Your Florida Estate Planning Update Checklist
Just as you conduct seasonal chores, take your car in for routine maintenance, and keep regular appointments with your doctor, it is equally critical to review your Florida estate plan on a periodic basis. Still, even though you know the importance of updates, it can be difficult to determine exactly when or how often to undertake these tasks.
Since there is no hard and fast rule about timing on assessment of your existing estate plan, the best approach is to focus on the documents you have prepared. Taking each in turn can help you understand the issues that should trigger a review. It is essentially to rely on a Dade City estate planning lawyer when it comes to advice on changes, but an overview of the relevant issues can also give you some perspective.
Last Will and Testament
As a cornerstone of your estate plan, your will is one document that you should review regularly to ensure it aligns with your intentions. The keys to focus on are:
- Whether your executor remains ready and willing to serve;
- How your assets are distributed and potential tax burdens;
- New children or other beneficiaries;
- Deaths of individuals named in your will; and
- Changes to your residence.
Fortunately, it is possible to make changes to your will under Florida’s codicil law, which provides the same legal formalities for writing an original will.
Your estate plan may include a Designation of Health Care Surrogate, Living Will, and/or Do Not Resuscitate Order, so take the opportunity to scan these documents periodically. If the person you appointed as agent for health care purposes has moved, you might need to name someone who is closer and more convenient. It is not unusual for people to change their minds about end-of-life care, which might prompt modifications to other advance directives.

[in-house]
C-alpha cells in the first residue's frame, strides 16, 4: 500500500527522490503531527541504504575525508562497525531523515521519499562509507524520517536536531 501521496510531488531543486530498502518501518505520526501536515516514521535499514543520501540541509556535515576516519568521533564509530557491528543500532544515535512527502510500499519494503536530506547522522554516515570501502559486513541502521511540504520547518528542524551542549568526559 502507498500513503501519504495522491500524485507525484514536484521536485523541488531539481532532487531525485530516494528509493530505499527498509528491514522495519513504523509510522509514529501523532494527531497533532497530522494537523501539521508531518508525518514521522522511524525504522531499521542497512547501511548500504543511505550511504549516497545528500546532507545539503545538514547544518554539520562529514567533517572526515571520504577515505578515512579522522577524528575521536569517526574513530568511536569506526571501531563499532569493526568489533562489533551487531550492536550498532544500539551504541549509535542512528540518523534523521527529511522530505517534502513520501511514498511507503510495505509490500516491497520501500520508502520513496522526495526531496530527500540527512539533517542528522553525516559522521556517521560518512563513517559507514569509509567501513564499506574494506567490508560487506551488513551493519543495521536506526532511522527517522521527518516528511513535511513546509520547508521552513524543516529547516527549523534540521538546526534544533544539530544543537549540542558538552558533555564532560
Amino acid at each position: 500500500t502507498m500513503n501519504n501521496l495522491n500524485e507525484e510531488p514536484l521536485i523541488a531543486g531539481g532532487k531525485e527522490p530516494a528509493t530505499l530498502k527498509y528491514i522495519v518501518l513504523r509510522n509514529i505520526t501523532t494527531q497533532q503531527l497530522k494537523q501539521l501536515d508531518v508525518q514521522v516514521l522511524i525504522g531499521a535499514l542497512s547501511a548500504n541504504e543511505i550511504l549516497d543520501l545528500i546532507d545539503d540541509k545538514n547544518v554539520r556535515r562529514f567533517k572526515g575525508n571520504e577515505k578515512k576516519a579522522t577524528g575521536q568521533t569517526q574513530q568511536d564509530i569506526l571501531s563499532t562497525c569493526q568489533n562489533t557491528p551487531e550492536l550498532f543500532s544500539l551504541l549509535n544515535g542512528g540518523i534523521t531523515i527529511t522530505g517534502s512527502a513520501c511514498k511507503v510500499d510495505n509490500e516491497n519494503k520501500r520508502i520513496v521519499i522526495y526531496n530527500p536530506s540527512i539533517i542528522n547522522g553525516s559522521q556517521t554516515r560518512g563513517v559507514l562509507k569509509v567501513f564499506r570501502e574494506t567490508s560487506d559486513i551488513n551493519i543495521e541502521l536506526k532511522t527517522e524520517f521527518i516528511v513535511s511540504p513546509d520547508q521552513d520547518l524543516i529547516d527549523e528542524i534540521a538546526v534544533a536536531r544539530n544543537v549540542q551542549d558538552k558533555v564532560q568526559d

Durable Power of Attorney
Your circumstances may have changed considerably since appointing an agent to handle your real estate, personal property, and financial affairs. If your agent is no longer a good fit, consider another individual who has an appropriate level of financial sophistication. Note that best practices are to put any revocation of a power of attorney in writing.
If you have a living trust, you should be reviewing your assets on a regular basis for purposes of titling them in the name of the trust. With many estate plans, the point is to have the trust “own” these items at your death so they do not go through probate – among other objectives.
Talk to a Pasco County Estate Planning Attorney About Updates
If considerable time has passed or life circumstances have changed since you last had a look at your estate planning documents, the time is ripe for a review. Our team at The Law Office of Laurie R. Chane can assist by going over your arrangements, learning about your new situation, and explaining the implications of new laws. Please call our Dade City office today at 352-567-0055 or visit our website to set up a consultation with a knowledgeable lawyer.